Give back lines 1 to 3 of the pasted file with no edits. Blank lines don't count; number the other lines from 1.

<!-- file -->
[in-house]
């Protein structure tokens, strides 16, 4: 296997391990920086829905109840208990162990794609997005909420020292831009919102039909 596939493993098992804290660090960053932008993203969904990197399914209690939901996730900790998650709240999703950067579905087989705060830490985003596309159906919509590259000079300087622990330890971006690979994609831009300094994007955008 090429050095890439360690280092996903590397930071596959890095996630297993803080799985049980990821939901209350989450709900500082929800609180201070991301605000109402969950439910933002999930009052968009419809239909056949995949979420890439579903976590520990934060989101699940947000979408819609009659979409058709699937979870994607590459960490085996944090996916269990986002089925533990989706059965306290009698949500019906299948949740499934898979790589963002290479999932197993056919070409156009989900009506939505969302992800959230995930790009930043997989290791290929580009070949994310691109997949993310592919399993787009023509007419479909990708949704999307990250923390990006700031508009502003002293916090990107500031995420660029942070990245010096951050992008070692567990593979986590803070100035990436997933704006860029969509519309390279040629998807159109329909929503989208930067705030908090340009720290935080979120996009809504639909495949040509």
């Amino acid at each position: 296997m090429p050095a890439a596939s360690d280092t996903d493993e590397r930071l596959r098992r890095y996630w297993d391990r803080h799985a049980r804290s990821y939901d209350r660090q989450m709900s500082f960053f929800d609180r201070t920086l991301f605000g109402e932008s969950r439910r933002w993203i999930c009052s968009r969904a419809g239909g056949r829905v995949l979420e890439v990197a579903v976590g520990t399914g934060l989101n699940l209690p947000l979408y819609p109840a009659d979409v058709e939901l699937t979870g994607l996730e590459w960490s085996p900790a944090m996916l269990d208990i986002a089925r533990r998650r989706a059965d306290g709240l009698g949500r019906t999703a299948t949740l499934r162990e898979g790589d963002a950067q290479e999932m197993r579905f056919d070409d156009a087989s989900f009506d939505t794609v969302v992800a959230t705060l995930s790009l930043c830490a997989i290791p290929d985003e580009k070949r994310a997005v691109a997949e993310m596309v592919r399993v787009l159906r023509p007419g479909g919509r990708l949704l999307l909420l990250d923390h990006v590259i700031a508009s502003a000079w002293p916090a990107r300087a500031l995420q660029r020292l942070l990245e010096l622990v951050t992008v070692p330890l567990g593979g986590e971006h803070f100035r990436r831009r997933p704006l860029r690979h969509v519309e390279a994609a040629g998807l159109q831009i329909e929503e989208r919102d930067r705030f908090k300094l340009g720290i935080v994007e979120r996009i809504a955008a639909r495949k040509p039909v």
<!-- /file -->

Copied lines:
[in-house]
């Protein structure tokens, strides 16, 4: 296997391990920086829905109840208990162990794609997005909420020292831009919102039909 596939493993098992804290660090960053932008993203969904990197399914209690939901996730900790998650709240999703950067579905087989705060830490985003596309159906919509590259000079300087622990330890971006690979994609831009300094994007955008 090429050095890439360690280092996903590397930071596959890095996630297993803080799985049980990821939901209350989450709900500082929800609180201070991301605000109402969950439910933002999930009052968009419809239909056949995949979420890439579903976590520990934060989101699940947000979408819609009659979409058709699937979870994607590459960490085996944090996916269990986002089925533990989706059965306290009698949500019906299948949740499934898979790589963002290479999932197993056919070409156009989900009506939505969302992800959230995930790009930043997989290791290929580009070949994310691109997949993310592919399993787009023509007419479909990708949704999307990250923390990006700031508009502003002293916090990107500031995420660029942070990245010096951050992008070692567990593979986590803070100035990436997933704006860029969509519309390279040629998807159109329909929503989208930067705030908090340009720290935080979120996009809504639909495949040509």
């Amino acid at each position: 296997m090429p050095a890439a596939s360690d280092t996903d493993e590397r930071l596959r098992r890095y996630w297993d391990r803080h799985a049980r804290s990821y939901d209350r660090q989450m709900s500082f960053f929800d609180r201070t920086l991301f605000g109402e932008s969950r439910r933002w993203i999930c009052s968009r969904a419809g239909g056949r829905v995949l979420e890439v990197a579903v976590g520990t399914g934060l989101n699940l209690p947000l979408y819609p109840a009659d979409v058709e939901l699937t979870g994607l996730e590459w960490s085996p900790a944090m996916l269990d208990i986002a089925r533990r998650r989706a059965d306290g709240l009698g949500r019906t999703a299948t949740l499934r162990e898979g790589d963002a950067q290479e999932m197993r579905f056919d070409d156009a087989s989900f009506d939505t794609v969302v992800a959230t705060l995930s790009l930043c830490a997989i290791p290929d985003e580009k070949r994310a997005v691109a997949e993310m596309v592919r399993v787009l159906r023509p007419g479909g919509r990708l949704l999307l909420l990250d923390h990006v590259i700031a508009s502003a000079w002293p916090a990107r300087a500031l995420q660029r020292l942070l990245e010096l622990v951050t992008v070692p330890l567990g593979g986590e971006h803070f100035r990436r831009r997933p704006l860029r690979h969509v519309e390279a994609a040629g998807l159109q831009i329909e929503e989208r919102d930067r705030f908090k300094l340009g720290i935080v994007e979120r996009i809504a955008a639909r495949k040509p039909v």